By Chris Cillizza
Tuesday, June 13, 2006
It's not yet clear whether Sen. Charles E. Schumer's endorsement of James Webb over Harris Miller in today's Democratic Senate primary in Virginia will help move votes. But it did move money -- away from Schumer (N.Y.) and the Democratic Senatorial Campaign Committee he leads.
The DSCC's decision to break with custom and wade into a primary battle on behalf of a Reagan administration official against a longtime Democratic loyalist outraged many influential Democrats, including some who raise a lot of money that now won't be going to the DSCC.
The most immediate fallout of Schumer's endorsement was the relocation of a post-primary fundraiser for the DSCC that was scheduled to be at the home of former lieutenant governor Donald S. Beyer Jr. and his wife, Megan. The longtime Democratic fundraisers are Miller supporters. The Beyers begged off after Schumer's move, for which they received no notice.
The event will be at another venue, but is likely to bring in considerably less money as irritated Miller backers join the Beyers in taking a pass on helping the DSCC.
Phil Singer, communications director at the DSCC, said his organization does not discuss internal fundraising matters.
Schumer, Sen. John F. Kerry (Mass.) and some other Washington Democrats believe that Webb, a former Republican and an opponent of the Iraq war, would be a more electable nominee against Sen. George Allen (R-Va.). Miller has focused his campaign more locally, touting his endorsements from Virginia leaders and his record of working to elect Democrats. Using his own money, Miller has flooded the radio airwaves with ads attacking Webb's Democratic bona fides, pointing out that he endorsed Allen over Democratic Sen. Charles S. Robb in 2000.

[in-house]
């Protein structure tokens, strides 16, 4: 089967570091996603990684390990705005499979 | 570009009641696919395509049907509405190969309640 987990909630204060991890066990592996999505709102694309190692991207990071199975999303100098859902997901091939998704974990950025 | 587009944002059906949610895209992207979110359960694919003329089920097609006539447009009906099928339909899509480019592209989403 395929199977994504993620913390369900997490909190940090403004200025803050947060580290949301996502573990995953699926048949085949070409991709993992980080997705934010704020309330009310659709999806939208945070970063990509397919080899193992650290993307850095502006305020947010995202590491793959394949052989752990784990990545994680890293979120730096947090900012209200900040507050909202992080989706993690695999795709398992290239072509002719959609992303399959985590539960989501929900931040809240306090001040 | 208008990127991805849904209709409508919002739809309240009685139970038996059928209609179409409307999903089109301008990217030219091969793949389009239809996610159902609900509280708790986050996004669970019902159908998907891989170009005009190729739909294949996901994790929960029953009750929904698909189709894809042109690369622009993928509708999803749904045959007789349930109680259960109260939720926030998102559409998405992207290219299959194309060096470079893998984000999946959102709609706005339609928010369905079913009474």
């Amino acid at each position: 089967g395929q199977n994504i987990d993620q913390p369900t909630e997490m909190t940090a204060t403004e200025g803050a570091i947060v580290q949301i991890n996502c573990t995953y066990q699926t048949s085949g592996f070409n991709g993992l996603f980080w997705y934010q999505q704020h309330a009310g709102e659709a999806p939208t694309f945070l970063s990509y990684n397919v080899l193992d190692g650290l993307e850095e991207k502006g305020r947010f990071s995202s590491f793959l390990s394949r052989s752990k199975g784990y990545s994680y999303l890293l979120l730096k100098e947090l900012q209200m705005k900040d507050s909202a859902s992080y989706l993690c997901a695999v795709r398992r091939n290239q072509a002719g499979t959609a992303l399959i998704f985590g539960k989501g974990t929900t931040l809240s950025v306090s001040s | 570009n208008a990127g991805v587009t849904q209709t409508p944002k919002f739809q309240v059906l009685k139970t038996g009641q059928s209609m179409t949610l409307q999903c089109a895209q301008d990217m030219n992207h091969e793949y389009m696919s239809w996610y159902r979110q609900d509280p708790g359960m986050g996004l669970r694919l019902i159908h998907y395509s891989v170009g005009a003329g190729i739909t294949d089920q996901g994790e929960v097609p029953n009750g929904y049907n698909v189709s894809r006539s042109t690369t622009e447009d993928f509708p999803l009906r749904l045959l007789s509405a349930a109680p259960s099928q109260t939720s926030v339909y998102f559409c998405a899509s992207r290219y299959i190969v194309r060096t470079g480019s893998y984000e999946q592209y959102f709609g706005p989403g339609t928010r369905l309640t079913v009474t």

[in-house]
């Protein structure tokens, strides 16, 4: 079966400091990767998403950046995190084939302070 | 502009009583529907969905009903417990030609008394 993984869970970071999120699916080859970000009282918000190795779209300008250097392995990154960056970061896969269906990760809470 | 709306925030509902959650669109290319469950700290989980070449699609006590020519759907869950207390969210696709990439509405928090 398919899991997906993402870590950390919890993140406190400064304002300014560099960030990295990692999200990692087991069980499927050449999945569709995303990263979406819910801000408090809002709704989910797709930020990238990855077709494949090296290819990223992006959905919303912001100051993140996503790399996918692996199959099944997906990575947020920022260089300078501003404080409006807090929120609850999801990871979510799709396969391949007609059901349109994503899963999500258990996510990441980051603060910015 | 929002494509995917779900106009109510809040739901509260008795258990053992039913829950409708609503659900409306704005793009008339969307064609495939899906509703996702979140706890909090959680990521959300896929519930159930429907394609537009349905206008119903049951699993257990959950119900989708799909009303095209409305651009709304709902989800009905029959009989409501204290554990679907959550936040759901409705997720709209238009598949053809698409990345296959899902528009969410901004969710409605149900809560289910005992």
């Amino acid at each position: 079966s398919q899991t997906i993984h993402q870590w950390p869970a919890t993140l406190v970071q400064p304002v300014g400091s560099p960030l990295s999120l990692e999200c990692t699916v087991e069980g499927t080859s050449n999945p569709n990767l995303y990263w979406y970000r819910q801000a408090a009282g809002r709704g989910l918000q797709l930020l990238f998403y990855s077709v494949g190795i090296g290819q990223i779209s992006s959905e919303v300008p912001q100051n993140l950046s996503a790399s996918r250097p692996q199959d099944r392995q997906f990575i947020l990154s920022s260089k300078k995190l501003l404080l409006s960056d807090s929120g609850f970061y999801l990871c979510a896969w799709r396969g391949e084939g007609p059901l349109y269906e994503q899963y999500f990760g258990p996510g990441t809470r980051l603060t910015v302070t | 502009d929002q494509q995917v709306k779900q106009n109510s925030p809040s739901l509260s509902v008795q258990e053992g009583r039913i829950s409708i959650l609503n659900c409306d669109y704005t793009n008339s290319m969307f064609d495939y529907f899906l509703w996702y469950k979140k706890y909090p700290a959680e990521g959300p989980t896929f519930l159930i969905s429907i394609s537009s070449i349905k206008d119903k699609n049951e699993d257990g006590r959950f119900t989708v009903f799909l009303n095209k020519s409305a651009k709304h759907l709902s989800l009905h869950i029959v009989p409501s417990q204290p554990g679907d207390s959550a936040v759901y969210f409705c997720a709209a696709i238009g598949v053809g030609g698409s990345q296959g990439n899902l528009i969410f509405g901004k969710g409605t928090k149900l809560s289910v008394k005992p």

Beyer said the DSCC should have stayed out. "They've dug a hole that was unnecessary," he said. "If Harris wins, they are going to look ridiculous. They will have irritated an awful lot of people."Iowa Still Loves Edwards
The Des Moines Register recently released the results of a poll of likely participants in the 2008 Democratic caucuses that established John Edwards -- not Sen. Hillary Rodham Clinton (N.Y.) -- as the current Iowa front-runner. Edwards, a former senator from North Carolina and the 2004 vice presidential nominee, took 30 percent to Clinton's 26 percent.
John Kerry, the party's 2004 presidential nominee, garnered and 12 percent Iowa Gov. Tom Vilsack had 10 percent. Other candidates who are expected to enter the 2008 Democratic presidential contest, such as former Virginia governor Mark R. Warner and Sen. Evan Bayh (Ind.), garnered single-digit support.
Edwards finished a strong second behind Kerry in the 2004 Iowa caucuses and has never shut down his operation there. (Several top Edwards aides in Iowa are involved in Secretary of State Chet Culver's 2006 gubernatorial campaign.) Edwards spent Sunday and yesterday campaigning and raising money for Culver and Bruce Braley, the Democratic nominee in the open 1st Congressional District.
If Edwards was the clear winner in the Register poll, the most obvious loser was Vilsack, who could do no better than fourth in his home state. While few political observers expect Vilsack to equal or surpass the 76 percent showing of Sen. Tom Harkin (Iowa) in the 1992 Democratic caucuses, anything other than a victory in the state in the 2008 caucuses would almost certainly cripple the governor's chances in New Hampshire and beyond.
Staff writer Michael D. Shear contributed to this column.